Photography by Rebekah Reiko
From the diversity of Marie Saint Pierre’s spring/summer 2012 collection, it’s clear that the designer is able to walk the fine line between fashion and function. A parade of cotton, leather, silk and textured sheer fabrics prove the veteran Montreal designer’s classy appeal should not be mistaken for traditional. Displaying a relatively neutral palette, Saint Pierre’s signature splash of red, green and yellow adds a sense of adventure to the sophisticated studio show. FILLER caught up the designer backstage to discuss her inspiration, the new collection, and the challenges she faced in preparing to show in Toronto.
Your new collection seems to be made up of a variety of textures and construction. Where does the motivation behind this spectrum come from?
I am a woman so I juggle with all those sides of a woman where you actually need some structured pieces, you need some great pieces, you need some easy pieces, all still designed and still functional. It’s not easy to do, you can really become boring when you do the functional pieces so I like to juggle those ideas and bring something that is still designed and still very personal, but still has a good balance of design, intelligence and function.
So many interesting fabrics and detailing, too. How do you bring all of these elements together while maintaining such a strong level of sophistication and simplicity to the collection?
It becomes harder and harder to do a collection because you become more severe with yourself in a way. When you actually do put a detail or you add something to the clothes you really wonder, is that necessary? You have to ask yourself that question as a designer. And when the answer is yes, its because it makes you feel good, because its great, because it supports you. A lot of the details are there also in support of the dress. They make the dress hold and stay on your body. You really have to counterbalance your creativity in the fashion industry, in pieces that you want to sell in the end, and you want people to buy and spend money on.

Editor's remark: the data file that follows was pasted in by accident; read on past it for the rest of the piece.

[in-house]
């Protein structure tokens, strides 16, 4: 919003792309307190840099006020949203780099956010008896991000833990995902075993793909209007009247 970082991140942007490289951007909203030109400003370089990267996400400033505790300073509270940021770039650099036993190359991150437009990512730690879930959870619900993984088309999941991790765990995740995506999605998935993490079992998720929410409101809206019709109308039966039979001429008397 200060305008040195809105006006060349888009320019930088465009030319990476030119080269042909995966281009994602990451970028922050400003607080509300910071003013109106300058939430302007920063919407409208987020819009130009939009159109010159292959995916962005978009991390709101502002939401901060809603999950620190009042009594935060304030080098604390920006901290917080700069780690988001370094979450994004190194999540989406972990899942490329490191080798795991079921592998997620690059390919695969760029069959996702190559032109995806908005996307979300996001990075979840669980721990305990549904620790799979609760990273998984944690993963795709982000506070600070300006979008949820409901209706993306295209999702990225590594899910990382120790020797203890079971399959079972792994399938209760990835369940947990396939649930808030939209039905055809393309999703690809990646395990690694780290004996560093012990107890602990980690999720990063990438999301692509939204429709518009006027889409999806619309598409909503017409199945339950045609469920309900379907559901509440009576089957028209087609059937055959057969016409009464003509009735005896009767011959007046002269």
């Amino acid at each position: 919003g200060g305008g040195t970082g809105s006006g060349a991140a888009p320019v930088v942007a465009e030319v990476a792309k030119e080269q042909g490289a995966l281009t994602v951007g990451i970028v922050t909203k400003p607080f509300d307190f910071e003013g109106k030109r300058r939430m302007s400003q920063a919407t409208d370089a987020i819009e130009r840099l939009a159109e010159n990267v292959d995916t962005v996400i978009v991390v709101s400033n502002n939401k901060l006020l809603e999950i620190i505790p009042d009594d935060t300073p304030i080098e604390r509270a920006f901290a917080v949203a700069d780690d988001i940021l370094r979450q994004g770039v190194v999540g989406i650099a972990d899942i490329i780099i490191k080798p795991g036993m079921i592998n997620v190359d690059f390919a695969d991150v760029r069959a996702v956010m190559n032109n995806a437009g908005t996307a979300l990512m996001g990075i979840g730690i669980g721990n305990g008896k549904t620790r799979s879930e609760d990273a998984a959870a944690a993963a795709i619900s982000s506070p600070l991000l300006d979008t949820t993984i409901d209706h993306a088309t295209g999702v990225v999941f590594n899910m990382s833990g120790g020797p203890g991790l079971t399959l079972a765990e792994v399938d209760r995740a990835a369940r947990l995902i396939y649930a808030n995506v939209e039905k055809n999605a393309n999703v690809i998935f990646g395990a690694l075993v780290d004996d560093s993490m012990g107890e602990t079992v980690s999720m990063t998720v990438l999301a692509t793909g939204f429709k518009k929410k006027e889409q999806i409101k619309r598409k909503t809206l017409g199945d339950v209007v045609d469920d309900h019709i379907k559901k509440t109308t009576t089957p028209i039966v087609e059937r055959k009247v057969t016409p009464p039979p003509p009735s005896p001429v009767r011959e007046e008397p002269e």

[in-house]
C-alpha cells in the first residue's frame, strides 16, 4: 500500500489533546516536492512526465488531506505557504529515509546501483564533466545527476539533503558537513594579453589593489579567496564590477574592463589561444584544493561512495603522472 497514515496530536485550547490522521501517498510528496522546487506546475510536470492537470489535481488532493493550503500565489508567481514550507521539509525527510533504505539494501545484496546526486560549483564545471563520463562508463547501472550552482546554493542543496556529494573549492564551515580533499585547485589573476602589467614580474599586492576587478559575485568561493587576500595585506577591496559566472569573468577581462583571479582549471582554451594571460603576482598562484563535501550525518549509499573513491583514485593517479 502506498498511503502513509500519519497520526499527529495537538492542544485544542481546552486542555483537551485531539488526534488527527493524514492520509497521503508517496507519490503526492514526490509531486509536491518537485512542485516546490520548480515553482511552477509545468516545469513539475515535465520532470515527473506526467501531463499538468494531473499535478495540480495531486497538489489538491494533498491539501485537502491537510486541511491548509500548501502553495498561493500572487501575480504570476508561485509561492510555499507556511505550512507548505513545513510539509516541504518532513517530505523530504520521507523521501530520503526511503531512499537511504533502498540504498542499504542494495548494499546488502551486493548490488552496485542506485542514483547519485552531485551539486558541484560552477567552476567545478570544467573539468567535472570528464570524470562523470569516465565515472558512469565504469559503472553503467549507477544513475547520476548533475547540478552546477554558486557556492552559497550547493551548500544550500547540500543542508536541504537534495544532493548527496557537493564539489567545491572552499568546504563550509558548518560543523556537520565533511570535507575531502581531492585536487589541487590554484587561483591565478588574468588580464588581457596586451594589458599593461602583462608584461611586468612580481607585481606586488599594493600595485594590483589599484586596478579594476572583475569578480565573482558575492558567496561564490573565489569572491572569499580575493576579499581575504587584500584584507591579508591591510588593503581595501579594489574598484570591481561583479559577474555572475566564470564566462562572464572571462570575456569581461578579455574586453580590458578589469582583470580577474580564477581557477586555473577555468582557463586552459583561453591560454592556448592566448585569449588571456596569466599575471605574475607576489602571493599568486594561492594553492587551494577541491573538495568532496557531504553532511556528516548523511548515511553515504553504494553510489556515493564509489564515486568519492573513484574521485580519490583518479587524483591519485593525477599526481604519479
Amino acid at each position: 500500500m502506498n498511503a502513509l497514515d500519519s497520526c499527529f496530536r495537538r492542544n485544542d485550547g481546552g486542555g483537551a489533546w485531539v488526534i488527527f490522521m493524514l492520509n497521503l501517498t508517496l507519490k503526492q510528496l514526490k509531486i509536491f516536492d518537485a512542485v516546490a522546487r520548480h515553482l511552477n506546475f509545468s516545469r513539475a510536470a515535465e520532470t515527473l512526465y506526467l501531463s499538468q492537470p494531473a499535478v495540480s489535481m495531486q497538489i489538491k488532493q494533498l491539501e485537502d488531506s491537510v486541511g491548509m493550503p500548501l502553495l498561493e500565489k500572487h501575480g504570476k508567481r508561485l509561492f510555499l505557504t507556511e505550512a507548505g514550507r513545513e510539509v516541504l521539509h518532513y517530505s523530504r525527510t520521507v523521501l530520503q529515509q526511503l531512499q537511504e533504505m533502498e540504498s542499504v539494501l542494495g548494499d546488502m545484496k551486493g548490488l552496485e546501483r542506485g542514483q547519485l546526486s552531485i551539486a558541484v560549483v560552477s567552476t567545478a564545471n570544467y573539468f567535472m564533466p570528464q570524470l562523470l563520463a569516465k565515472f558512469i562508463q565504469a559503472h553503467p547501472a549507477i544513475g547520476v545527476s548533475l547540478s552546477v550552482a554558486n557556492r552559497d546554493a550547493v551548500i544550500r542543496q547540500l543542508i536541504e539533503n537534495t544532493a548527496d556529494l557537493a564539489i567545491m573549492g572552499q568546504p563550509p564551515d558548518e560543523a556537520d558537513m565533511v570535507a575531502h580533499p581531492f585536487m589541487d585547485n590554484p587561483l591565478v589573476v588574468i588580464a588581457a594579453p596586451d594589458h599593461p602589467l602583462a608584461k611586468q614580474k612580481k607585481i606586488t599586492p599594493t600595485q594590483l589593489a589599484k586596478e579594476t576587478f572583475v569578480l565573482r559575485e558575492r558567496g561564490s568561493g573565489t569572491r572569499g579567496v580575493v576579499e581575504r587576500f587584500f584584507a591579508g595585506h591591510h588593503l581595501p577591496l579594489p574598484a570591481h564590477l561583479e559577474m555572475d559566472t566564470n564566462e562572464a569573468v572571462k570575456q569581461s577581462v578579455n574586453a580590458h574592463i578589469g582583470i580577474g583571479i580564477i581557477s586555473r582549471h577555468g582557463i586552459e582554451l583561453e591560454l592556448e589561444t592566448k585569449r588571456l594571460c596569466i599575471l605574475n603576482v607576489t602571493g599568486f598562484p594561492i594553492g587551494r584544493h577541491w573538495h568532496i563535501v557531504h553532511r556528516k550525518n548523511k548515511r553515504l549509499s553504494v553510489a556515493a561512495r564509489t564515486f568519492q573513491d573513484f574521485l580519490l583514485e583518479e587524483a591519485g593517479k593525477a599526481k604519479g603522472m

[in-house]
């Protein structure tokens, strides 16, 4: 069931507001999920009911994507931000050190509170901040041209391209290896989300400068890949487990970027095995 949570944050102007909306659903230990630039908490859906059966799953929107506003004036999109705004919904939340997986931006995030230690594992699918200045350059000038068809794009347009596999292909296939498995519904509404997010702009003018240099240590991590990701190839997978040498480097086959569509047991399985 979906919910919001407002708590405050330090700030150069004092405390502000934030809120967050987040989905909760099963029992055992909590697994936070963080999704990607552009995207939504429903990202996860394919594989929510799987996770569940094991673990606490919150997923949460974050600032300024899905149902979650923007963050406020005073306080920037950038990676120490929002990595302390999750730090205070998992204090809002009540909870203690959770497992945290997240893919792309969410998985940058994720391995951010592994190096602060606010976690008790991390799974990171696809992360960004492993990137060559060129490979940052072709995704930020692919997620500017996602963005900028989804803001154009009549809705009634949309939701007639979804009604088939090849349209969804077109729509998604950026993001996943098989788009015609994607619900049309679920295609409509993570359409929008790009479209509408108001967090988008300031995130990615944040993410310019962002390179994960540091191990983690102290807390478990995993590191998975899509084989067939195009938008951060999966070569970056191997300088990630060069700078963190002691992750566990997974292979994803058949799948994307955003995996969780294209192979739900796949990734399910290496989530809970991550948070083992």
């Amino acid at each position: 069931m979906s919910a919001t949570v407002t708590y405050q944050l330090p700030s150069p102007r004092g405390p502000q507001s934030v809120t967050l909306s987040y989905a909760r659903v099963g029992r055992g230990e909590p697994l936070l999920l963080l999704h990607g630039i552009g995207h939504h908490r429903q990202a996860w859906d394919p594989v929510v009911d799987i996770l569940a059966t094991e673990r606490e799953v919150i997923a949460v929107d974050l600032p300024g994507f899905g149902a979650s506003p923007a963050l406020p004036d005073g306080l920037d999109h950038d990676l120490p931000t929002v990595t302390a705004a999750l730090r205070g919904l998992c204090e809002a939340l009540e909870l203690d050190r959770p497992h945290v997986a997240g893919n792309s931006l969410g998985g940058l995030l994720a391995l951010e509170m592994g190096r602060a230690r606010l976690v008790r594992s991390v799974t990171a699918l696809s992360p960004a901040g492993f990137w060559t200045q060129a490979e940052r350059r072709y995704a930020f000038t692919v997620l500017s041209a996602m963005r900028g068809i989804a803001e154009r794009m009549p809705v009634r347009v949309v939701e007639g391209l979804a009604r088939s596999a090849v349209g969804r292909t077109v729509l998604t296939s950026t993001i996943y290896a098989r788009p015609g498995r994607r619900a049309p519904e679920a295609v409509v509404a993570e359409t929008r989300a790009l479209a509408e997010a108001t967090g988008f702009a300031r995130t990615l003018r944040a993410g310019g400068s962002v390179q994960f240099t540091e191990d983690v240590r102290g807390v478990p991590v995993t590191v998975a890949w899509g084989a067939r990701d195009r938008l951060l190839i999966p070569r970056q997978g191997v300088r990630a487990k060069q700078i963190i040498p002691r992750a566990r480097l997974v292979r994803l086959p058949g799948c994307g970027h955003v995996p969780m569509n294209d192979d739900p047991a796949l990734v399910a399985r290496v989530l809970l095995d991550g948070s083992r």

Where does this inspiration come from?
The neaural is because at the end of the day people still need a neutral pallet and they need those pieces badly. I think in all wardrobes you need those basic skin tone, khaki, beige, and then you want to pop it with sometime new and interesting. Like the fabric layered with the yellow detail inside, just to give a little sun to your face. The colour details are there to create some graphics, not to just add colours. The reality in Canada is people are going to buy one green dress, and they are going to buy 5 black and 5 beige.
What was the biggest challenge in this studio show today, and what was the hardest thing you faced in terms of deciding what pieces to show?
That was the biggest challenge. We have two collections, and to find my samples which are all over the place in the states, Calgary. And to do an informal presentation it is not like a fashion show. In a fashion show, I think there are a lot of things that can go. You are further away, you can tweak things. I didn’t want to put any accessories, anything. It was just purely the clothes. Just the hats to make sure the hair isn’t in the way and give a hint of colour in certain occasions. So, no details, jewellery, scarf, I think I gave myself a very difficult task. It’s bare bare bare, so what do you show?
That single decision seems to have influenced your overall presentation, has it not?
If you decide to do a presentation like this you want to show clothes, but you also want to show the more arterial pieces and the fundamentals of your collection. You want to show everything and trying to mix that all together is not easy.